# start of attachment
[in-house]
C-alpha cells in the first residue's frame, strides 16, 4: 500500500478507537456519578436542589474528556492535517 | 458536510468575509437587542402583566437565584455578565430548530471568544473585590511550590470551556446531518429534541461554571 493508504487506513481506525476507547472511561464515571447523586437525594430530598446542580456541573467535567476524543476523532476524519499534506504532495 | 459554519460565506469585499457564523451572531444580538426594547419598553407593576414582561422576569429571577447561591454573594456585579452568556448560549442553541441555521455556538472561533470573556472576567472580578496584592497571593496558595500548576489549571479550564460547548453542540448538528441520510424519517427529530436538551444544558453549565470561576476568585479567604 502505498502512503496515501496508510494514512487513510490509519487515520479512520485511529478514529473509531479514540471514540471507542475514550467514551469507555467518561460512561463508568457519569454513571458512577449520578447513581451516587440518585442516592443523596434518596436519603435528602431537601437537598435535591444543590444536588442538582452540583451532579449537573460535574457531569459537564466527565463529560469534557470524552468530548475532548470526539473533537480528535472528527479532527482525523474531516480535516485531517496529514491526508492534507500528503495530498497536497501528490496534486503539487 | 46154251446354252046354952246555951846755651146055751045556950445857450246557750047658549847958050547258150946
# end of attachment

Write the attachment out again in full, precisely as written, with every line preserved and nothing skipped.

[in-house]
C-alpha cells in the first residue's frame, strides 16, 4: 500500500478507537456519578436542589474528556492535517 | 458536510468575509437587542402583566437565584455578565430548530471568544473585590511550590470551556446531518429534541461554571 493508504487506513481506525476507547472511561464515571447523586437525594430530598446542580456541573467535567476524543476523532476524519499534506504532495 | 459554519460565506469585499457564523451572531444580538426594547419598553407593576414582561422576569429571577447561591454573594456585579452568556448560549442553541441555521455556538472561533470573556472576567472580578496584592497571593496558595500548576489549571479550564460547548453542540448538528441520510424519517427529530436538551444544558453549565470561576476568585479567604 502505498502512503496515501496508510494514512487513510490509519487515520479512520485511529478514529473509531479514540471514540471507542475514550467514551469507555467518561460512561463508568457519569454513571458512577449520578447513581451516587440518585442516592443523596434518596436519603435528602431537601437537598435535591444543590444536588442538582452540583451532579449537573460535574457531569459537564466527565463529560469534557470524552468530548475532548470526539473533537480528535472528527479532527482525523474531516480535516485531517496529514491526508492534507500528503495530498497536497501528490496534486503539487 | 46154251446354252046354952246555951846755651146055751045556950445857450246557750047658549847958050547258150946